Apr 22, 2016

Posted by in Folklore, Magick, Occult Studies, Paganism, Paranormal, Spells, Sympathetic Magic, Terry Pratchett's Discworld, Witchcraft | 0 Comments

Sympathetic Magic

Sympathetic Magic
English: 'Clootie' Well, Munlochy, Black Isle....

English: ‘Clootie’ Well, Munlochy, Black Isle. The rag well at Munlochy is one of two in the district, the other being at Culloden. More common in Ireland, these wells are still resorted to as ‘sympathetic magic’ destinations whereby an afflicted person leaves strips of clothing in hopes that their ailments will be cured by substitution. (Photo credit: Wikipedia)

Most of us have encountered the concept of sticking pins into a doll that represents a hated or feared individual. Photos of bosses have provided motivating targets for quite a few archery ranges in my neck of the woods. For most people, this sort of thing is just a particularly satisfying way to let off steam, or to express feelings in a way that doesn’t actually harm the annoying individual (after all, some people just aren’t worth going to jail over). However, there are those who perform acts such as this with the specific intent to do harm, using the principles of sympathetic magic (though “sympathetic” is definitely not what they’re feeling).

The Merriam Webster Dictionary defines sympathetic magic as “magic based on the assumption that a person or thing can be supernaturally affected through its name or an object representing it.” According to Wikipedia, sympathetic magic is “… a type of magic based on imitation or correspondence.” In The Golden Bough, Sir James George Frazer breaks it into two subcategories – “… first, that like produces like, or that an effect resembles its cause; and, second, that things which have once been in contact with each other continue to act on each other at a distance after the physical contact has been severed. The former principle may be called the Law of Similarity, the latter the Law of Contact or Contagion.”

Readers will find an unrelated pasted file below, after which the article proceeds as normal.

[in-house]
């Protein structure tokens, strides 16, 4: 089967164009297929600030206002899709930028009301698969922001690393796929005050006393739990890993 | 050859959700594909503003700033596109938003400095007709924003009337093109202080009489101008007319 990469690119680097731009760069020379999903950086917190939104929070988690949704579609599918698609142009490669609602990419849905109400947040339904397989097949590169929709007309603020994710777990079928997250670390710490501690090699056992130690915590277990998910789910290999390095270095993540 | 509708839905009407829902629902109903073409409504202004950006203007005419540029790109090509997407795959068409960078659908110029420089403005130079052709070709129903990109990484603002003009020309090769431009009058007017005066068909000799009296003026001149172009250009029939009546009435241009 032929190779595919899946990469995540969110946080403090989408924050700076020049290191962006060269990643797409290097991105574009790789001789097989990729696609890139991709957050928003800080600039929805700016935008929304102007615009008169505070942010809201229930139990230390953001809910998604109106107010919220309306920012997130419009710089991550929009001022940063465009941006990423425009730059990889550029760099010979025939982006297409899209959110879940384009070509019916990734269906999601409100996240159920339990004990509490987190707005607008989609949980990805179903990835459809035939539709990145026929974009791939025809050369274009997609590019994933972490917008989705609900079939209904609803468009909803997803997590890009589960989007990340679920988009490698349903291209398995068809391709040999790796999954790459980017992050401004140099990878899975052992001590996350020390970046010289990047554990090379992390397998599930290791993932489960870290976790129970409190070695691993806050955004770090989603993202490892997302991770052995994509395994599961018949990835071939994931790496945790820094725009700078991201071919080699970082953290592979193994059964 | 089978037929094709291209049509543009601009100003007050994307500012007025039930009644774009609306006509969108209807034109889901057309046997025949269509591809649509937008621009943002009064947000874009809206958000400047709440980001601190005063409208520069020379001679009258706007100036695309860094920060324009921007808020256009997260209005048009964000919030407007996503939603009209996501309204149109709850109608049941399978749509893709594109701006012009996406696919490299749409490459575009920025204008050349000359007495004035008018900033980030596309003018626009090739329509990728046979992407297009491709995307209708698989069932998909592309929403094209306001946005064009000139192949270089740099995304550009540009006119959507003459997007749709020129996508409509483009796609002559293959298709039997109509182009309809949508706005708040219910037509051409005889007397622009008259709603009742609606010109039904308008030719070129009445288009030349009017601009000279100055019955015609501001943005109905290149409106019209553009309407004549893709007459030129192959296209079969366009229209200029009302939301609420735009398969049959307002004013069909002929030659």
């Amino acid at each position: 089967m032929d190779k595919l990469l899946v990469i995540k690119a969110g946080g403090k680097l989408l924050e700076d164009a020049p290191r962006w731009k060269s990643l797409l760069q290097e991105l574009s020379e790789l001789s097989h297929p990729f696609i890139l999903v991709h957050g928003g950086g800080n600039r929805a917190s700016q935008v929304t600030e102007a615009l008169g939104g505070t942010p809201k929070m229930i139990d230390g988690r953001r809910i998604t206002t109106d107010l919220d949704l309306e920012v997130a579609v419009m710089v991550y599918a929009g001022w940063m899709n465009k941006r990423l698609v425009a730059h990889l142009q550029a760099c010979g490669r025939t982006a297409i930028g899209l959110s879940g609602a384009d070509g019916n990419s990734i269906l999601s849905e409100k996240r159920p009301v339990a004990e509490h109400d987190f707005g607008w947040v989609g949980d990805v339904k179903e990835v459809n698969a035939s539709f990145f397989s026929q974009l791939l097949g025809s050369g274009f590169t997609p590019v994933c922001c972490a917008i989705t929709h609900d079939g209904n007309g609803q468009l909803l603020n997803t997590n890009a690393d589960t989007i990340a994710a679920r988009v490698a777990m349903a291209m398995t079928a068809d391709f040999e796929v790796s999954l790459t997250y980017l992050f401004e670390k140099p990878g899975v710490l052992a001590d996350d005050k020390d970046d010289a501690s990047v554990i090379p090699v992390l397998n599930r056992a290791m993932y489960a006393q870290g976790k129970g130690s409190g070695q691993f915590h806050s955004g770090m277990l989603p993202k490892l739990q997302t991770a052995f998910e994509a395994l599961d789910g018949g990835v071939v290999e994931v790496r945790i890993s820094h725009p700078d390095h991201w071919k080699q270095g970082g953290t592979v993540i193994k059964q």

A good example of the Law of Similarity would be a rain dance that seeks to produce the real thing by imitating it. Everyone in my family has an uncanny ability to attract rain whenever we wash our cars, but since that is never our intent, I probably shouldn’t claim it as an example – unless there’s a Law of Perverse Similarity or something. On the other hand, we’re always concentrating very hard on it not raining when we wash our cars, so we may be invoking the Law of Similarity in the same way one is not supposed to think of pink elephants with purple hair. The Law of Contact has a significant role in The Hogfather, by Terry Pratchett, when the villain seeks to control the beliefs of children by using the teeth in the Tooth Fairy’s castle against them. A vivid illustration of both of these laws can be seen in the film, “The Witches of Eastwick”, when the three witches mix the hair of the devil they unwittingly conjured into some melted wax, forming a human-like figure. This figure is then subjected to everything from spells with feathers and cherries to – you guessed it – pins.

To be continued…

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